Tuesday, August 25, 2009 ... Deutsch/Español/Related posts from blogosphere

The Chamber of Commerce wants a trial with AGW

The United States Chamber of Commerce, the world's largest not-for-profit business federation (or "lobby") representing 3 million businesses, is afraid of the intent of some politicians to hurt the business by carbon limits and they want to put the science of global warming on trial:

Los Angeles Times (click)
What they imagine is a Scopes Monkey Trial of the 21st century. Well, in my humble opinion, it is not the most flattering analogy. The Scopes Trial (Tennessee, 1926) led to the temporary verdict that it was illegal to teach Darwin's evolution at state-funded schools. ;-)



I don't know whether most of the officials of the U.S. Chamber of Commerce believe in creationism. But if the analogy is supposed to go too far, it surely hurts their case. After all, the analogy is upside down. The key mechanisms of climate change are natural, not man-made, much like the key mechanisms behind the origin of species.




Brenda Ekwurzel, a crackpot with the Union of Concerned Scientists and one of the sore losers in the debate about climate change, has a better idea about the right analogies and her role in them. The proposal "brings to mind for me the Salem witch trials, based on myth," she says. There may be many other myths but her following sentence shows that she's a witch, anyway: "In this case, it would be ignoring decades of publicly accessible evidence." ;-)

Today, the EPA, the likely key defendant as the main official body that would be responsible for crippling the U.S. economy, will be officially told today that a trial-style public hearing, which is allowed under the law but nearly unprecedented on this scale, is the only way to "make a fully informed, transparent decision with scientific integrity based on the actual record of the science."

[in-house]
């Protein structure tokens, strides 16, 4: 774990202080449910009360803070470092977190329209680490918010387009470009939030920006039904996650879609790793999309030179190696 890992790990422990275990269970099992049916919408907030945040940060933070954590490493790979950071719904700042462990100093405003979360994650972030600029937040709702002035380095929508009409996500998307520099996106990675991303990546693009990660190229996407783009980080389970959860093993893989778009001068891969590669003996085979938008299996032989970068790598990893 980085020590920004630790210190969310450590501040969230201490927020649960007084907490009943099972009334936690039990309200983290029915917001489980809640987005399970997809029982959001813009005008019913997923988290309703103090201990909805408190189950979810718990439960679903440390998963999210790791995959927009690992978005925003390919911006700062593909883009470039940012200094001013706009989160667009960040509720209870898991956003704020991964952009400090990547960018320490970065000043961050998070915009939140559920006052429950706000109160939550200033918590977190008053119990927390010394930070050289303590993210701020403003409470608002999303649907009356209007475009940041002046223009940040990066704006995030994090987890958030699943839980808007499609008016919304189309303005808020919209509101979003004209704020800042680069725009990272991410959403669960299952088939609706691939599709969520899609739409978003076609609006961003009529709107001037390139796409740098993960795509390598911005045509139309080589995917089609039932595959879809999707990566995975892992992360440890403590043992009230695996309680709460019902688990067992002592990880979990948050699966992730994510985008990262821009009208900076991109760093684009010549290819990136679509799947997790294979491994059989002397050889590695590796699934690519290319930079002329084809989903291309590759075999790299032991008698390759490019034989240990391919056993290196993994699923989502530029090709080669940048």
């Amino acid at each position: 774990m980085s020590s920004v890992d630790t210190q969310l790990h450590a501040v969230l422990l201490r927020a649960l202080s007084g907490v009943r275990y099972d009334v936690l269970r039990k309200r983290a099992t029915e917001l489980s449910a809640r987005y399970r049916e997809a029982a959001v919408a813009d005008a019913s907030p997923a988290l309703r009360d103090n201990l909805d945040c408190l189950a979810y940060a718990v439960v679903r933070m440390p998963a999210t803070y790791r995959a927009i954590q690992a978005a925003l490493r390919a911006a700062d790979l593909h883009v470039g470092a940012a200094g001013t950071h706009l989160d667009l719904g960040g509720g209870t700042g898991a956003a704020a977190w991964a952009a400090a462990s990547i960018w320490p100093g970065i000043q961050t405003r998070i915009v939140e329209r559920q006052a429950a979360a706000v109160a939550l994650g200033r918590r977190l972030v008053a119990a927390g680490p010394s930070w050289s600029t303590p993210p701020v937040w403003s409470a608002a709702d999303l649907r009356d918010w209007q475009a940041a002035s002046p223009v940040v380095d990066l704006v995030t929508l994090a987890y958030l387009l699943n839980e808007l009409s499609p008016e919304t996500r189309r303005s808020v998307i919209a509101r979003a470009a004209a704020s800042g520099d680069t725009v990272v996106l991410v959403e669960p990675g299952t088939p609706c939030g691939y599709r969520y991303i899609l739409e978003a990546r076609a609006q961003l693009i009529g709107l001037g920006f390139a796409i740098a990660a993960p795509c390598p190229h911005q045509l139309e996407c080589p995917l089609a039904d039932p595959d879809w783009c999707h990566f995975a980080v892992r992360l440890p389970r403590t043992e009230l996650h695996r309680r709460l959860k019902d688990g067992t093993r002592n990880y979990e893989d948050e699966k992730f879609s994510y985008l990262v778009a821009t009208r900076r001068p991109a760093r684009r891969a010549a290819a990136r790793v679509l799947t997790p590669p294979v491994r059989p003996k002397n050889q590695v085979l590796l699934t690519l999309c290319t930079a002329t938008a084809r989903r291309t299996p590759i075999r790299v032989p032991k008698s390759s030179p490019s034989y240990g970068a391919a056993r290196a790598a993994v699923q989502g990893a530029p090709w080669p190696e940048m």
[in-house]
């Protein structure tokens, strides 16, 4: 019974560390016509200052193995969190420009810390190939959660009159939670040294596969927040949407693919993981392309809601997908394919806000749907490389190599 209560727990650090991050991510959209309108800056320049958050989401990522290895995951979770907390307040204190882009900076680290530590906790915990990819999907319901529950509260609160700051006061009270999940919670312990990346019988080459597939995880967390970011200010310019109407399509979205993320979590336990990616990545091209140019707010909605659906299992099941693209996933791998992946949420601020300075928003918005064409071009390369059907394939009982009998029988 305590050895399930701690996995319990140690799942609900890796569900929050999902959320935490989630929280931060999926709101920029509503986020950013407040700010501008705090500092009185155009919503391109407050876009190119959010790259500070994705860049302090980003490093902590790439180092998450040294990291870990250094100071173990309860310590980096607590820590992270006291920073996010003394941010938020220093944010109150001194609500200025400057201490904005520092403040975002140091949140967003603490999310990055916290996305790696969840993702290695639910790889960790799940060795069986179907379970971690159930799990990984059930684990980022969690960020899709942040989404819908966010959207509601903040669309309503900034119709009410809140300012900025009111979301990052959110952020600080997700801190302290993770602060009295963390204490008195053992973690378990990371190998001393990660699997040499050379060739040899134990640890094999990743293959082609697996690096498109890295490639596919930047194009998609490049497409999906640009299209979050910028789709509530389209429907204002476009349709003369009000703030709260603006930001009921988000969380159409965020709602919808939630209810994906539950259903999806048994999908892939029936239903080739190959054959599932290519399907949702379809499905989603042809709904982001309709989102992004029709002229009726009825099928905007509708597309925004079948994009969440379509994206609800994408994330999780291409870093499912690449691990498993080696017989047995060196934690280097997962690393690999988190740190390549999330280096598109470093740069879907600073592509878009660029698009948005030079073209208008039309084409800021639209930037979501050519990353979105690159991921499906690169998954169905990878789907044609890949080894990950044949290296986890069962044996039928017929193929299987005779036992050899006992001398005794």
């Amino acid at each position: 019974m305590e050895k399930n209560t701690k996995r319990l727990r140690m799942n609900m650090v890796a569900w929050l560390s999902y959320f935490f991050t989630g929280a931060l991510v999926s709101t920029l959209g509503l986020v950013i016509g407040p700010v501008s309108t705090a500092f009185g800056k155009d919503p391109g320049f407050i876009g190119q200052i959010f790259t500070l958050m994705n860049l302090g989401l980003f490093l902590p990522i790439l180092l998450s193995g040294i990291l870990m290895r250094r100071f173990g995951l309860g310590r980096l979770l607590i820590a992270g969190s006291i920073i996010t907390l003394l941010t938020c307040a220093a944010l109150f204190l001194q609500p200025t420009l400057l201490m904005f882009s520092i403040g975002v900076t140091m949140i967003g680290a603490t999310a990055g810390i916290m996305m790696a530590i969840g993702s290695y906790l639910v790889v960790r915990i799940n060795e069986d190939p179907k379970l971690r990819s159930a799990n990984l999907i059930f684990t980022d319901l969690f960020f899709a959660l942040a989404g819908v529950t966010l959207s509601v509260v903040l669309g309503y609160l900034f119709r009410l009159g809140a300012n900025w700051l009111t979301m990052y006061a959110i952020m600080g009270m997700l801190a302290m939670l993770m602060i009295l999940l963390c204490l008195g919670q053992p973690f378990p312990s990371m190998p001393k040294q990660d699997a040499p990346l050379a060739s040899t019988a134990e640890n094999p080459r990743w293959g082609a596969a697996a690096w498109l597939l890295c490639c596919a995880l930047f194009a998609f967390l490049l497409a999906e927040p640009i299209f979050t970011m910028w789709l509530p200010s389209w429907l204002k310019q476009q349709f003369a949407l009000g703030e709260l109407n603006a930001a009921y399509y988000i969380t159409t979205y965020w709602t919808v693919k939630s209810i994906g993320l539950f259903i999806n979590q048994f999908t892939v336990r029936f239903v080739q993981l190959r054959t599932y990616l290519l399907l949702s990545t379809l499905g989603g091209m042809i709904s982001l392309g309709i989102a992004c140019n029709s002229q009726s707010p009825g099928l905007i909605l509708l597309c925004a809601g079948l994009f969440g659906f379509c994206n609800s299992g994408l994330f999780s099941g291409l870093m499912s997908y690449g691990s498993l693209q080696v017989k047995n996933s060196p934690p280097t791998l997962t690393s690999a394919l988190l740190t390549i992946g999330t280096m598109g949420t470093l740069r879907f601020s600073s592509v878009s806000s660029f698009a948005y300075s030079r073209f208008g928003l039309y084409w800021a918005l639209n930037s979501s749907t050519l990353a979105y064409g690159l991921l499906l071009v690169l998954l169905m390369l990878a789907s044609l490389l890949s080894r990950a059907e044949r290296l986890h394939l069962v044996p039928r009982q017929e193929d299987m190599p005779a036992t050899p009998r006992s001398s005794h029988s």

Well, I surely don't think that theaters in the courts are the best way to make scientific progress - and the Scopes Trial is just another example that judges may be very wrong, too. But what I do think is that courts may be helpful if you have to deal with some organizations or people who don't behave honestly and who are ready to hurt others in their own attempts to benefit.

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reader clazy said...

Hi Lubos, This is totally off topic, but I don't know where else to put it nor how to send it to you -- its a horrifying account of the difficulties experienced by one physicist who wanted a journal to publish his comment correcting a published article.


reader Lumo said...

Dear clazy, unfortunately, the comment is not off-topic these days, and on this blog.

The story is scary and similar things are happening all the time. Incompetent idiots publish nonsense in journals that are considered prestigious - with the very predetermined goal of an irrational attack against an "establishment", whatever it is.

When such attacks are seen to be ludicrous, which they mostly are, any attempt to correct the misconceptions are being decelerated by piles of conceivable as well as inconceivable obstacles created by the idiots as well as people who have nothing to do with it.